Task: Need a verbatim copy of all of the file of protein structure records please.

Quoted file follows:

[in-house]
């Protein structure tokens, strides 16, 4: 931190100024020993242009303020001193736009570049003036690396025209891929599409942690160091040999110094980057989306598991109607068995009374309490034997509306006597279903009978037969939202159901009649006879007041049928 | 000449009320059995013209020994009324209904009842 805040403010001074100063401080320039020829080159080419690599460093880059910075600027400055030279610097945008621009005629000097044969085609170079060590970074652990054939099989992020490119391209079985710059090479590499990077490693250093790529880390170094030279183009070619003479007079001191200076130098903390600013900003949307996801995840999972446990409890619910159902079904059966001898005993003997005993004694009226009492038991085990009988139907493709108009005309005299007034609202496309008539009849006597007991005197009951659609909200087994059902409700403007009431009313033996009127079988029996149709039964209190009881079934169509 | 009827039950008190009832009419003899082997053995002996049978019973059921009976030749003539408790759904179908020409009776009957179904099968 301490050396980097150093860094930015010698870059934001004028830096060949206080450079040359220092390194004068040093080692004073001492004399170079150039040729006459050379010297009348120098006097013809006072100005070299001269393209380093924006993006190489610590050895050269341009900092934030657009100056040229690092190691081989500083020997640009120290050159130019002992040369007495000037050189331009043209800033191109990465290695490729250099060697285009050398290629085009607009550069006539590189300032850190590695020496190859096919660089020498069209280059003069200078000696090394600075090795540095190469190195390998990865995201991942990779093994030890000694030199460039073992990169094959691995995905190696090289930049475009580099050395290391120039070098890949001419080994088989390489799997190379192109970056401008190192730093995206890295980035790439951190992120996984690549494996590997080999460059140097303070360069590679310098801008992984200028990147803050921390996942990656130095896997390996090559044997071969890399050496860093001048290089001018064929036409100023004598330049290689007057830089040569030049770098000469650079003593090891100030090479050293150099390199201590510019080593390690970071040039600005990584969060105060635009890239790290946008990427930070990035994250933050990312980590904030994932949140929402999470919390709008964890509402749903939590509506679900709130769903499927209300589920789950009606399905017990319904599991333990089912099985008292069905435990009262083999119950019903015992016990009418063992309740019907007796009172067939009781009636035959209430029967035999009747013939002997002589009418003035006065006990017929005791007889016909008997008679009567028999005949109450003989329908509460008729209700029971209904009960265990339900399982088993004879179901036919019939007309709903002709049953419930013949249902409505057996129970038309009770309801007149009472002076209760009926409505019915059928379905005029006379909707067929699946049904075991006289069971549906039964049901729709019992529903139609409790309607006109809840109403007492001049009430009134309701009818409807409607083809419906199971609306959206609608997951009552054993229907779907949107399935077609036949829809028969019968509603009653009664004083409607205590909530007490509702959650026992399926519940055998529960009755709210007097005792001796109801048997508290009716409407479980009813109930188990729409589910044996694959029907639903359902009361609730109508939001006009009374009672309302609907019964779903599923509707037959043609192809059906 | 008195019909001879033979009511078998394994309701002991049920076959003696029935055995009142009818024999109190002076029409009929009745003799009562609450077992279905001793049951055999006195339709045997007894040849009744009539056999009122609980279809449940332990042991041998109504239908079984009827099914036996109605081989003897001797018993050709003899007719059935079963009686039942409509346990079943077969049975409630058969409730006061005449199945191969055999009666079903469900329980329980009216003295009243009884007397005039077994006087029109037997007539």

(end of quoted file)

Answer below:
[in-house]
């Protein structure tokens, strides 16, 4: 931190100024020993242009303020001193736009570049003036690396025209891929599409942690160091040999110094980057989306598991109607068995009374309490034997509306006597279903009978037969939202159901009649006879007041049928 | 000449009320059995013209020994009324209904009842 805040403010001074100063401080320039020829080159080419690599460093880059910075600027400055030279610097945008621009005629000097044969085609170079060590970074652990054939099989992020490119391209079985710059090479590499990077490693250093790529880390170094030279183009070619003479007079001191200076130098903390600013900003949307996801995840999972446990409890619910159902079904059966001898005993003997005993004694009226009492038991085990009988139907493709108009005309005299007034609202496309008539009849006597007991005197009951659609909200087994059902409700403007009431009313033996009127079988029996149709039964209190009881079934169509 | 009827039950008190009832009419003899082997053995002996049978019973059921009976030749003539408790759904179908020409009776009957179904099968 301490050396980097150093860094930015010698870059934001004028830096060949206080450079040359220092390194004068040093080692004073001492004399170079150039040729006459050379010297009348120098006097013809006072100005070299001269393209380093924006993006190489610590050895050269341009900092934030657009100056040229690092190691081989500083020997640009120290050159130019002992040369007495000037050189331009043209800033191109990465290695490729250099060697285009050398290629085009607009550069006539590189300032850190590695020496190859096919660089020498069209280059003069200078000696090394600075090795540095190469190195390998990865995201991942990779093994030890000694030199460039073992990169094959691995995905190696090289930049475009580099050395290391120039070098890949001419080994088989390489799997190379192109970056401008190192730093995206890295980035790439951190992120996984690549494996590997080999460059140097303070360069590679310098801008992984200028990147803050921390996942990656130095896997390996090559044997071969890399050496860093001048290089001018064929036409100023004598330049290689007057830089040569030049770098000469650079003593090891100030090479050293150099390199201590510019080593390690970071040039600005990584969060105060635009890239790290946008990427930070990035994250933050990312980590904030994932949140929402999470919390709008964890509402749903939590509506679900709130769903499927209300589920789950009606399905017990319904599991333990089912099985008292069905435990009262083999119950019903015992016990009418063992309740019907007796009172067939009781009636035959209430029967035999009747013939002997002589009418003035006065006990017929005791007889016909008997008679009567028999005949109450003989329908509460008729209700029971209904009960265990339900399982088993004879179901036919019939007309709903002709049953419930013949249902409505057996129970038309009770309801007149009472002076209760009926409505019915059928379905005029006379909707067929699946049904075991006289069971549906039964049901729709019992529903139609409790309607006109809840109403007492001049009430009134309701009818409807409607083809419906199971609306959206609608997951009552054993229907779907949107399935077609036949829809028969019968509603009653009664004083409607205590909530007490509702959650026992399926519940055998529960009755709210007097005792001796109801048997508290009716409407479980009813109930188990729409589910044996694959029907639903359902009361609730109508939001006009009374009672309302609907019964779903599923509707037959043609192809059906 | 008195019909001879033979009511078998394994309701002991049920076959003696029935055995009142009818024999109190002076029409009929009745003799009562609450077992279905001793049951055999006195339709045997007894040849009744009539056999009122609980279809449940332990042991041998109504239908079984009827099914036996109605081989003897001797018993050709003899007719059935079963009686039942409509346990079943077969049975409630058969409730006061005449199945191969055999009666079903469900329980329980009216003295009243009884007397005039077994006087029109037997007539």